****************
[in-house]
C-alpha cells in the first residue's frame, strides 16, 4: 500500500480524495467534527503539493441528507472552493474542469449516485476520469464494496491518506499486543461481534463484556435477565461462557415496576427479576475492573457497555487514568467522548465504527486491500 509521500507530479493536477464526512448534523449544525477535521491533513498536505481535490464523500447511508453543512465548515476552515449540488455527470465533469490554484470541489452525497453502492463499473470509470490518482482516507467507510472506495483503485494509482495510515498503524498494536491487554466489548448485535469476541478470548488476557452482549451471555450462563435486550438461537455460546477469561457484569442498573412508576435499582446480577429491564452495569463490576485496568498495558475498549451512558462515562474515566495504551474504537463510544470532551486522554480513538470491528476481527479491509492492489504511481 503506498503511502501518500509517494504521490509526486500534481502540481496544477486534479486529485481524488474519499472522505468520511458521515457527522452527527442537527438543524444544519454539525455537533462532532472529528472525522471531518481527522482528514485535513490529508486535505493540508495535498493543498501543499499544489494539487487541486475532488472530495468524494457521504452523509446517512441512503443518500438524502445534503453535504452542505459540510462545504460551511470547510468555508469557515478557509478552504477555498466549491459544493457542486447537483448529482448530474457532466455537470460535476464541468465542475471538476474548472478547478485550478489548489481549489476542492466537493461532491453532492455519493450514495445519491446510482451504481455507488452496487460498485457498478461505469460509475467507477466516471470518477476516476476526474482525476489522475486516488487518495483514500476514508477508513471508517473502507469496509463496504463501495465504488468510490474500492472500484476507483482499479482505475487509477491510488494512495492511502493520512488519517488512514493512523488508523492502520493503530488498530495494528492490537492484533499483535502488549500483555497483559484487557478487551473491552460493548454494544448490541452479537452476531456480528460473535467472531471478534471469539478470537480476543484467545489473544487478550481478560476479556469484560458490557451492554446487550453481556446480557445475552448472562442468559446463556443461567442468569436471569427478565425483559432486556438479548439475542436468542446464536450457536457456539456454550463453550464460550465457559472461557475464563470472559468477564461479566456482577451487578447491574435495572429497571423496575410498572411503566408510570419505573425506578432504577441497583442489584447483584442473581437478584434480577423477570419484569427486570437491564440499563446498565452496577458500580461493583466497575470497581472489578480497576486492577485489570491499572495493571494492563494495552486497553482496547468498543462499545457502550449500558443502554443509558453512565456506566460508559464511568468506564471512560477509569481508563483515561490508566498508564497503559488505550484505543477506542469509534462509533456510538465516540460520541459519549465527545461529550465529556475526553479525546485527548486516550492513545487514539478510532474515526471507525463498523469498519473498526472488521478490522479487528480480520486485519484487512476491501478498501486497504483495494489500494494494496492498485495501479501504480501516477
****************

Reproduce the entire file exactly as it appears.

[in-house]
C-alpha cells in the first residue's frame, strides 16, 4: 500500500480524495467534527503539493441528507472552493474542469449516485476520469464494496491518506499486543461481534463484556435477565461462557415496576427479576475492573457497555487514568467522548465504527486491500 509521500507530479493536477464526512448534523449544525477535521491533513498536505481535490464523500447511508453543512465548515476552515449540488455527470465533469490554484470541489452525497453502492463499473470509470490518482482516507467507510472506495483503485494509482495510515498503524498494536491487554466489548448485535469476541478470548488476557452482549451471555450462563435486550438461537455460546477469561457484569442498573412508576435499582446480577429491564452495569463490576485496568498495558475498549451512558462515562474515566495504551474504537463510544470532551486522554480513538470491528476481527479491509492492489504511481 503506498503511502501518500509517494504521490509526486500534481502540481496544477486534479486529485481524488474519499472522505468520511458521515457527522452527527442537527438543524444544519454539525455537533462532532472529528472525522471531518481527522482528514485535513490529508486535505493540508495535498493543498501543499499544489494539487487541486475532488472530495468524494457521504452523509446517512441512503443518500438524502445534503453535504452542505459540510462545504460551511470547510468555508469557515478557509478552504477555498466549491459544493457542486447537483448529482448530474457532466455537470460535476464541468465542475471538476474548472478547478485550478489548489481549489476542492466537493461532491453532492455519493450514495445519491446510482451504481455507488452496487460498485457498478461505469460509475467507477466516471470518477476516476476526474482525476489522475486516488487518495483514500476514508477508513471508517473502507469496509463496504463501495465504488468510490474500492472500484476507483482499479482505475487509477491510488494512495492511502493520512488519517488512514493512523488508523492502520493503530488498530495494528492490537492484533499483535502488549500483555497483559484487557478487551473491552460493548454494544448490541452479537452476531456480528460473535467472531471478534471469539478470537480476543484467545489473544487478550481478560476479556469484560458490557451492554446487550453481556446480557445475552448472562442468559446463556443461567442468569436471569427478565425483559432486556438479548439475542436468542446464536450457536457456539456454550463453550464460550465457559472461557475464563470472559468477564461479566456482577451487578447491574435495572429497571423496575410498572411503566408510570419505573425506578432504577441497583442489584447483584442473581437478584434480577423477570419484569427486570437491564440499563446498565452496577458500580461493583466497575470497581472489578480497576486492577485489570491499572495493571494492563494495552486497553482496547468498543462499545457502550449500558443502554443509558453512565456506566460508559464511568468506564471512560477509569481508563483515561490508566498508564497503559488505550484505543477506542469509534462509533456510538465516540460520541459519549465527545461529550465529556475526553479525546485527548486516550492513545487514539478510532474515526471507525463498523469498519473498526472488521478490522479487528480480520486485519484487512476491501478498501486497504483495494489500494494494496492498485495501479501504480501516477